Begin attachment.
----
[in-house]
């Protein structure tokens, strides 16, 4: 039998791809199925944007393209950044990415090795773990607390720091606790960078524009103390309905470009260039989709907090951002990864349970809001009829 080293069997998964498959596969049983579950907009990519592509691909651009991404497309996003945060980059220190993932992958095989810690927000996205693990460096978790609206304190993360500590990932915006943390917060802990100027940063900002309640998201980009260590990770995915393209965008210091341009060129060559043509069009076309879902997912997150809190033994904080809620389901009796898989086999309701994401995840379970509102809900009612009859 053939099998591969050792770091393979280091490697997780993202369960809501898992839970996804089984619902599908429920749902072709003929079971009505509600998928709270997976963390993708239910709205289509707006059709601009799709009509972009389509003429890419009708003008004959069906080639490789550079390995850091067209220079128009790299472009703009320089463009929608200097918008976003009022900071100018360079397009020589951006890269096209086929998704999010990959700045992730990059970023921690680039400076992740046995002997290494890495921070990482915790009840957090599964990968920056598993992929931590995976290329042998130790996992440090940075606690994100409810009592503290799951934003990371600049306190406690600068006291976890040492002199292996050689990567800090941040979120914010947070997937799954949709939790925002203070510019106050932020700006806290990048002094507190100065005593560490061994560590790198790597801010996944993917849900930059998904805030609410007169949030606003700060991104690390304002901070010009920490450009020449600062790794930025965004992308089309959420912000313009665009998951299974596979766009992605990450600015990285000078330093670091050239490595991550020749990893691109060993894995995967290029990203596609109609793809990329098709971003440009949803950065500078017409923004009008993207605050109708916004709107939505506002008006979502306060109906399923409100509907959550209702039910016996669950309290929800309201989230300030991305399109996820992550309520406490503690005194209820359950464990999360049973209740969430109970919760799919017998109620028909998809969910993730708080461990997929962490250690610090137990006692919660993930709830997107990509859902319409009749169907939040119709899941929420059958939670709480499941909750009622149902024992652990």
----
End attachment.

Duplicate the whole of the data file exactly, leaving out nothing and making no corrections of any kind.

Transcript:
[in-house]
């Protein structure tokens, strides 16, 4: 039998791809199925944007393209950044990415090795773990607390720091606790960078524009103390309905470009260039989709907090951002990864349970809001009829 080293069997998964498959596969049983579950907009990519592509691909651009991404497309996003945060980059220190993932992958095989810690927000996205693990460096978790609206304190993360500590990932915006943390917060802990100027940063900002309640998201980009260590990770995915393209965008210091341009060129060559043509069009076309879902997912997150809190033994904080809620389901009796898989086999309701994401995840379970509102809900009612009859 053939099998591969050792770091393979280091490697997780993202369960809501898992839970996804089984619902599908429920749902072709003929079971009505509600998928709270997976963390993708239910709205289509707006059709601009799709009509972009389509003429890419009708003008004959069906080639490789550079390995850091067209220079128009790299472009703009320089463009929608200097918008976003009022900071100018360079397009020589951006890269096209086929998704999010990959700045992730990059970023921690680039400076992740046995002997290494890495921070990482915790009840957090599964990968920056598993992929931590995976290329042998130790996992440090940075606690994100409810009592503290799951934003990371600049306190406690600068006291976890040492002199292996050689990567800090941040979120914010947070997937799954949709939790925002203070510019106050932020700006806290990048002094507190100065005593560490061994560590790198790597801010996944993917849900930059998904805030609410007169949030606003700060991104690390304002901070010009920490450009020449600062790794930025965004992308089309959420912000313009665009998951299974596979766009992605990450600015990285000078330093670091050239490595991550020749990893691109060993894995995967290029990203596609109609793809990329098709971003440009949803950065500078017409923004009008993207605050109708916004709107939505506002008006979502306060109906399923409100509907959550209702039910016996669950309290929800309201989230300030991305399109996820992550309520406490503690005194209820359950464990999360049973209740969430109970919760799919017998109620028909998809969910993730708080461990997929962490250690610090137990006692919660993930709830997107990509859902319409009749169907939040119709899941929420059958939670709480499941909750009622149902024992652990």